The White House on Tuesday slammed Florida Republicans over a proposal to ban discussions of sexual orientation or gender identity in the state's schools.
A White House spokesperson weighed in on the legislation, dubbed by activists as the “Don't Say Gay” bill, shortly after a GOP-controlled committee approved the measure.
“Every parent hopes that our leaders will ensure their children’s safety, protection, and freedom. Today, conservative politicians in Florida rejected those basic values by advancing legislation that is designed to target and attack the kids who need support the most – LGBTQI+ students, who are already vulnerable to bullying and violence just for being themselves," the White House statement read.
Florida Gov. Ron DeSantis signaled support for the bill, NBC News reports. He said it was "entirely inappropriate" for teachers to be having conversations with students about gender identity, when he was asked by reporters at a Miami event Monday. He cited instances of them telling children, “Don’t worry, don’t pick your gender yet," and also "hiding" classroom lessons from parents.
“Schools need to be teaching kids to read, to write,” DeSantis said. “They need to teach them science, history. We need more civics and understanding of the U.S. Constitution, what makes our country unique, all those basic stuff.”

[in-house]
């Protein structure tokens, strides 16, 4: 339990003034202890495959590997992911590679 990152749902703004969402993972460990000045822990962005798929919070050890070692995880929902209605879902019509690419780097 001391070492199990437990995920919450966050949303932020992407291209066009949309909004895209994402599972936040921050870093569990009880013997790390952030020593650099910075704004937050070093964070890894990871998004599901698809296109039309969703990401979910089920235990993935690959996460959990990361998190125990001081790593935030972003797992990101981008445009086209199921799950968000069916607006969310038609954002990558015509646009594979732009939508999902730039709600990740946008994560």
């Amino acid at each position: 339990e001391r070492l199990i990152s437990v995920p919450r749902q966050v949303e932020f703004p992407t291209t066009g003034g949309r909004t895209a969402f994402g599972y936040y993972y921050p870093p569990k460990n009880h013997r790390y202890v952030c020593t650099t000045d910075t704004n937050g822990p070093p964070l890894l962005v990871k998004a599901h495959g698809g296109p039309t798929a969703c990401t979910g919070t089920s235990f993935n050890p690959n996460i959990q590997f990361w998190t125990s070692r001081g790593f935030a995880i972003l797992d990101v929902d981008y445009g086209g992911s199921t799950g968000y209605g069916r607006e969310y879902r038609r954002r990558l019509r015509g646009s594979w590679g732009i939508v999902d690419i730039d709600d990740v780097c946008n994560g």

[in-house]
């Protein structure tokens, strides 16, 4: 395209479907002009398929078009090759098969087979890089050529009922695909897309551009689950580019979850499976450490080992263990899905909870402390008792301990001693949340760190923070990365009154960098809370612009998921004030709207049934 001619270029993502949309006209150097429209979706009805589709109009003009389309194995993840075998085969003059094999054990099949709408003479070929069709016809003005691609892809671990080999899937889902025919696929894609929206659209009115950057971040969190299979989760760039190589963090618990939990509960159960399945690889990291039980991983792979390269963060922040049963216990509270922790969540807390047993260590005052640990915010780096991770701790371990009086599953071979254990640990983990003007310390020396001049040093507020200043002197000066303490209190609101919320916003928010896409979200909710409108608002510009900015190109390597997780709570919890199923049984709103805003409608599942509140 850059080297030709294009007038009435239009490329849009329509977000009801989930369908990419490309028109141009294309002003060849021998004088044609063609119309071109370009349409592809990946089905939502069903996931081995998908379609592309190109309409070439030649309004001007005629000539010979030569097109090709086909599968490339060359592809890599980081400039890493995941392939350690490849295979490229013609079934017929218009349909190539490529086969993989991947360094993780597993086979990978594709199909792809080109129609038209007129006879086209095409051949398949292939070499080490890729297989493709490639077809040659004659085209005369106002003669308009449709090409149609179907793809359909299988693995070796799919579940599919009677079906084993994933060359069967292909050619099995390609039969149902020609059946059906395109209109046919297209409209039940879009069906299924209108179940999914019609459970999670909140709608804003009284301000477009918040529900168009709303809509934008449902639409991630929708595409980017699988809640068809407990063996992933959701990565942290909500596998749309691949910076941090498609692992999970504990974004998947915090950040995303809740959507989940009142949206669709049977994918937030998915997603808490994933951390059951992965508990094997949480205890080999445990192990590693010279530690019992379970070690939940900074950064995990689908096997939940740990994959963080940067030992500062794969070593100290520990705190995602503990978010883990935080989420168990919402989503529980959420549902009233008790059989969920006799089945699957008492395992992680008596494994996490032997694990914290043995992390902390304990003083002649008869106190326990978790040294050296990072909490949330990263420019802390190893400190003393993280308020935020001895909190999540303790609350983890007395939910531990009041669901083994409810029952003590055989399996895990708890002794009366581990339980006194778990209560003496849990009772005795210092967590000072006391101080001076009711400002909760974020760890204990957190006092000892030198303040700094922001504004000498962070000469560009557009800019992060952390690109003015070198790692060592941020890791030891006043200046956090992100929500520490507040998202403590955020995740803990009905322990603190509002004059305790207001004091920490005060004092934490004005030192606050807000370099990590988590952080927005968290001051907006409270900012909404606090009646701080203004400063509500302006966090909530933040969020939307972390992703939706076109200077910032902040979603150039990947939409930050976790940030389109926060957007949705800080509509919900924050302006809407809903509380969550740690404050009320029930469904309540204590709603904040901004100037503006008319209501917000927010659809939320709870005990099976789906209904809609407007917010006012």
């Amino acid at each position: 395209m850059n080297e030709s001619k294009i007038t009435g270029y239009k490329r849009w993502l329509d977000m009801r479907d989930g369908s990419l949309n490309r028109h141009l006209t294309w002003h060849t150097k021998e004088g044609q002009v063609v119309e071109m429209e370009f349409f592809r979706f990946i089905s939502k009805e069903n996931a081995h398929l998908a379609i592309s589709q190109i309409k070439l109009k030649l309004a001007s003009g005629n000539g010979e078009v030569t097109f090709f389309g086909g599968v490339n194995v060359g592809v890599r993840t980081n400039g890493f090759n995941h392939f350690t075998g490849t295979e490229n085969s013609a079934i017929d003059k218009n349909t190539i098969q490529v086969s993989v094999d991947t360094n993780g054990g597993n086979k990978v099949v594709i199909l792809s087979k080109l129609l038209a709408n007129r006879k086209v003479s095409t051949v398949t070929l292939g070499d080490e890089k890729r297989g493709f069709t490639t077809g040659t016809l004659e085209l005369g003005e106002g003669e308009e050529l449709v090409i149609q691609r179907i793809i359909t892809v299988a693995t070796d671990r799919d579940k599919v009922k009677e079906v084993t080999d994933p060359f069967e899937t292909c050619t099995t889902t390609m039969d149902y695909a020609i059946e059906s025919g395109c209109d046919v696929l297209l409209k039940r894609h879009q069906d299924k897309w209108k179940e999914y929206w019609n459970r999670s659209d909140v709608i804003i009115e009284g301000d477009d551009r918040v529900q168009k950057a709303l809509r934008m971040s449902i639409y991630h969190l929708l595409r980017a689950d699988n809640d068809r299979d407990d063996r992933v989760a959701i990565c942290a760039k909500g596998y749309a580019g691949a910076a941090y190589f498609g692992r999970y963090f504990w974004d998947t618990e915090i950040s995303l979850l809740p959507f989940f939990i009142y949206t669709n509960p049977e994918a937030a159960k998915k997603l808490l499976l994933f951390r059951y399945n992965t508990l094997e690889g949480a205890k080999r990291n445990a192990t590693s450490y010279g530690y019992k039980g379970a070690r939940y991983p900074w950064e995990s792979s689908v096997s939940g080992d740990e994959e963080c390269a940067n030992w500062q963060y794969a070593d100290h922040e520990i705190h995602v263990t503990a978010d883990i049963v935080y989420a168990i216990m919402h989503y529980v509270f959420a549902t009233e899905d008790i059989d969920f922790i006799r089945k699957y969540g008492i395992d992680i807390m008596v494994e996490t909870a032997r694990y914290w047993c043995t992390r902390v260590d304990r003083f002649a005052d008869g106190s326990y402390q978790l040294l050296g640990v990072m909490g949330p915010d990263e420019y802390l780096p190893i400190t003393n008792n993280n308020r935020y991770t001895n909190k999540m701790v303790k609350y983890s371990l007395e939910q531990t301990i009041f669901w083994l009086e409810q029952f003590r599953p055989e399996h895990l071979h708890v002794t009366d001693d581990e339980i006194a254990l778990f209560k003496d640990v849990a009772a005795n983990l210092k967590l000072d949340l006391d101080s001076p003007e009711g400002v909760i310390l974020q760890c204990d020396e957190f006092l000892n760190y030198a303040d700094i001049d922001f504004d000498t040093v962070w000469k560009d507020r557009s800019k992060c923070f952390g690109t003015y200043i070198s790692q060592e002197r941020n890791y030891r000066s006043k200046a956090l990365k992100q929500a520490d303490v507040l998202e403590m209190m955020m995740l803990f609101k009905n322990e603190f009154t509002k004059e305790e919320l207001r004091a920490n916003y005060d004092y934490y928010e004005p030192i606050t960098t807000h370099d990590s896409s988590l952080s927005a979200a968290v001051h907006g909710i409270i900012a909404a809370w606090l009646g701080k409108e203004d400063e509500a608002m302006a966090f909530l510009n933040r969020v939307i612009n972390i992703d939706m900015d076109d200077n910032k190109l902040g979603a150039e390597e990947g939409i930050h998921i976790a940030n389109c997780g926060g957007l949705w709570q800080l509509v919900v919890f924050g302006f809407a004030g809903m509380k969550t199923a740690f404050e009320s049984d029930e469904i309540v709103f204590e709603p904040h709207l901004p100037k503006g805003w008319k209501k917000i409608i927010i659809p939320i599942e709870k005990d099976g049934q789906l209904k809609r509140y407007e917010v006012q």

The bill states that "a school district may not encourage classroom discussion about sexual orientation or gender identity in primary grade levels or in a manner that is not age-appropriate or developmentally appropriate for students." Parents could sue a school district for violations.
The measure, which has also been introduced in the state House of Representatives, has drawn widespread condemnation from activist groups who argue it would marginalize LGBTQ children and families and stifle discussions about LGBTQ history. Both bills are still in the committee phase.
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Republican Sen. Dennis Baxley, who sponsored the proposal, told lawmakers in the Senate Education Committee on Tuesday that the bill wouldn't forbid spontaneous discussions but would bar districts from incorporating LGBTQ topics into curriculum.
“Some discussions are for with your parents. And I think when you start opening sexual-type discussions with children, you're entering a very dangerous zone,” Baxley said.